Editor’s note: Incorporated in 2001, Standard Bank Mauritius is a fully owned subsidiary of Standard Bank Group, the largest bank in Africa in terms of assets, valued at $143 billion at end-2016. In operation for over 150 years, today Standard Bank has established a vast continental network that includes 20 African nations and operates an expanding presence across key emerging markets. In 2008, Standard Bank took this global ambition a step further by selling a 20.1% stake to the Beijing-based Industrial and Commercial Bank of China (ICBC), encapsulating a strategic partnership that is positioned to support trade and deal flows between Africa, China and emerging markets. Daniel Ng Tseung, Standard Bank Mauritius’ Head of Corporate Banking and Transactional Products and Services, explains the benefits of Mauritius to The Business Report’s Marie Leclercq.
How is Standard Bank uniquely qualified to handle cross-border business from Asia to Africa?
Standard Bank is not just the largest bank in Africa by assets; we are also the number one liquidity provider for African currencies. Through our 154 years of operation, we have built an unrivaled network across our continent that enables our stakeholders to access deep, on-the-ground market intelligence and benefit from strong local relationships essential to running a successful business in Africa. These core capabilities are further supported by our partnership with China’s ICBC, which owns a 20.1% stake of Standard Bank Group, and will continue to help us guide our clients into the continent.
Why is Mauritius an ideal base for conducting cross-border transactions?
Mauritius has been consistently ranked number one in Sub-Saharan Africa in the World Bank’s ease of doing business index, and continues to enjoy one of the best sovereign credit ratings in the region, with Moody’s recently reaffirming a Baa1 and stable rating. Mauritius is also a well-diversified economy that has achieved growth despite the global economic slowdown, a resilience that is perceived throughout the country’s financial services sector.
What makes Mauritius’ financial ecosystem a distinctly competitive conduit for those looking to do business in Africa?
Standard Bank believes that Mauritius’ reputation for the ease of doing business combined with no exchange controls continue to be prime reasons why investors use the island as a financial conduit. Good governance, and political and economic stability are other reasons often cited by our clients. This may sound simplistic, but these conditions are essential for any company looking to operate efficiently.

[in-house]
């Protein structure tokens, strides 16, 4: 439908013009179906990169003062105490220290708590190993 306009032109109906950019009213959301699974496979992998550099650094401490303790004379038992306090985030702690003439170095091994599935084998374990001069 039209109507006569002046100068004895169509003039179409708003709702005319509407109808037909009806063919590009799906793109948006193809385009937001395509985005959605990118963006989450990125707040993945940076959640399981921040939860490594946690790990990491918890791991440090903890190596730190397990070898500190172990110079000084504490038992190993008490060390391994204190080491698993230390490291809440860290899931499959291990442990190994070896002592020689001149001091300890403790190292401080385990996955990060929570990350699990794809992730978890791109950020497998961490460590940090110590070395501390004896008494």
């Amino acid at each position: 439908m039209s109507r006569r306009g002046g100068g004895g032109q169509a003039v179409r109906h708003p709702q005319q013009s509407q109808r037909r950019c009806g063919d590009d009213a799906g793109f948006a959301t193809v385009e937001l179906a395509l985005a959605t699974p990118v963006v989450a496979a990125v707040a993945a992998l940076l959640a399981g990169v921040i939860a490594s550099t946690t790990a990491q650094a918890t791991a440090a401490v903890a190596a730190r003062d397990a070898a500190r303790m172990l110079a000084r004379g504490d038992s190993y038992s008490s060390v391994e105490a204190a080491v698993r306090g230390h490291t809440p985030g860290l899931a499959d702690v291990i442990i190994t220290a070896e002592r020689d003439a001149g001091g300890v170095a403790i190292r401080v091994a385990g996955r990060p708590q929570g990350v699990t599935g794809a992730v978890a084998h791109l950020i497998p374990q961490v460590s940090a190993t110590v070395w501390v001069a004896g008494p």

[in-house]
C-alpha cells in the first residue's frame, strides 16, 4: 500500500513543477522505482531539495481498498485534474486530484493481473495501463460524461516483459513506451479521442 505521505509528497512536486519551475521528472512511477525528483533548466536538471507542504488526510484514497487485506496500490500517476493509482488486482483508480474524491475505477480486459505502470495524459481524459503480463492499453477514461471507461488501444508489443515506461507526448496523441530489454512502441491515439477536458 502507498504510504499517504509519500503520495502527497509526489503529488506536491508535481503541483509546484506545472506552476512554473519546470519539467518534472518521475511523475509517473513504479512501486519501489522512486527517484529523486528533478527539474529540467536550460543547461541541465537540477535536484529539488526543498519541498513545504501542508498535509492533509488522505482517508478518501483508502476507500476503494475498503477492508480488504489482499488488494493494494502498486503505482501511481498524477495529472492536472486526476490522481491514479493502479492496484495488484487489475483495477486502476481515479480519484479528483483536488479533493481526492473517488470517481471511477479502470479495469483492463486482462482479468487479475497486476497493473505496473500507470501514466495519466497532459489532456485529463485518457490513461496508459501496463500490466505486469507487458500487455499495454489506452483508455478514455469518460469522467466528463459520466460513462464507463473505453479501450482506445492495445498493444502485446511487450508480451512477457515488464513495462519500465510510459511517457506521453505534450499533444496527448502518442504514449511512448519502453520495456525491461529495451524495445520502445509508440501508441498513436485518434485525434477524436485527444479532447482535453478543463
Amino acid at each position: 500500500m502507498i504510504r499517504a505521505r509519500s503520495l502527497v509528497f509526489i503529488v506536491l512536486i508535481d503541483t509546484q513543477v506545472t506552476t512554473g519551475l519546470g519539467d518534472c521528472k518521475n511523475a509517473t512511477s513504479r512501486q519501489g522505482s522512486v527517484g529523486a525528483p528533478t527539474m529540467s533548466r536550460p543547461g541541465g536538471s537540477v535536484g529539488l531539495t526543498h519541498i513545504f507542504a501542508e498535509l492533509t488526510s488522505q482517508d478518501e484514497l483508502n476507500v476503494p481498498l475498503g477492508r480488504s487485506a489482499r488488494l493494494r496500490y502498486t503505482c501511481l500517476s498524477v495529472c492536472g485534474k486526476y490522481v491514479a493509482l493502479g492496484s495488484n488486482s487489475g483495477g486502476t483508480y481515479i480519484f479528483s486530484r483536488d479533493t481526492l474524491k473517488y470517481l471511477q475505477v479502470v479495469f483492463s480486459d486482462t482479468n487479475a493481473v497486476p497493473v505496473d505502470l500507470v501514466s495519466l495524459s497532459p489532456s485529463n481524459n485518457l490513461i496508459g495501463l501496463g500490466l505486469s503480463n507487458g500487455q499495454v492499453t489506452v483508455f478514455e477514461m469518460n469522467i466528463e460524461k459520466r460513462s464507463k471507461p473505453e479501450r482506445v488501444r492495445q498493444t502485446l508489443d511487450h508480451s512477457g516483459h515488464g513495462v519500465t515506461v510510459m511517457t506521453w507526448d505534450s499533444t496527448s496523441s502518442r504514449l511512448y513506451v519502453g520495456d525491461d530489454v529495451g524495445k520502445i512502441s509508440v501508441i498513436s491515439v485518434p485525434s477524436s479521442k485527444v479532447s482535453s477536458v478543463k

What type of engagement do Chinese clients have with your Mauritius subsidiary today?
Standard Bank Mauritius is supporting Chinese clients that are operating in the local economy, but our main objective is to encourage the use of our subsidiary as a bridge to Africa. In this regard, we are advising our Chinese clients of Standard Bank and ICBC of the benefits of the Mauritius jurisdiction as a gateway, and we have witnessed increased interest through our representative offices in Beijing and Hong Kong, as well as via our partners from ICBC.
How do you remain competitive with banking technologies?
Standard Bank Group is now completing the implementation of one of the most efficient core banking systems in the markets where we operate so that our clients can experience a seamless and superior level of service across Africa. We also employ an online banking platform that is constantly being upgraded with additional functionalities.
Why do you believe that Mauritius will continue to be an ideal destination for Chinese investment and financial operations within the Maritime Silk Road project?
Mauritius is on its way to becoming a popular jurisdiction for investments going into Africa. Moreover, the country’s air corridor initiative is also very much aligned to the Maritime Silk Road project and will enhance the reputation of Mauritius as an international financial center.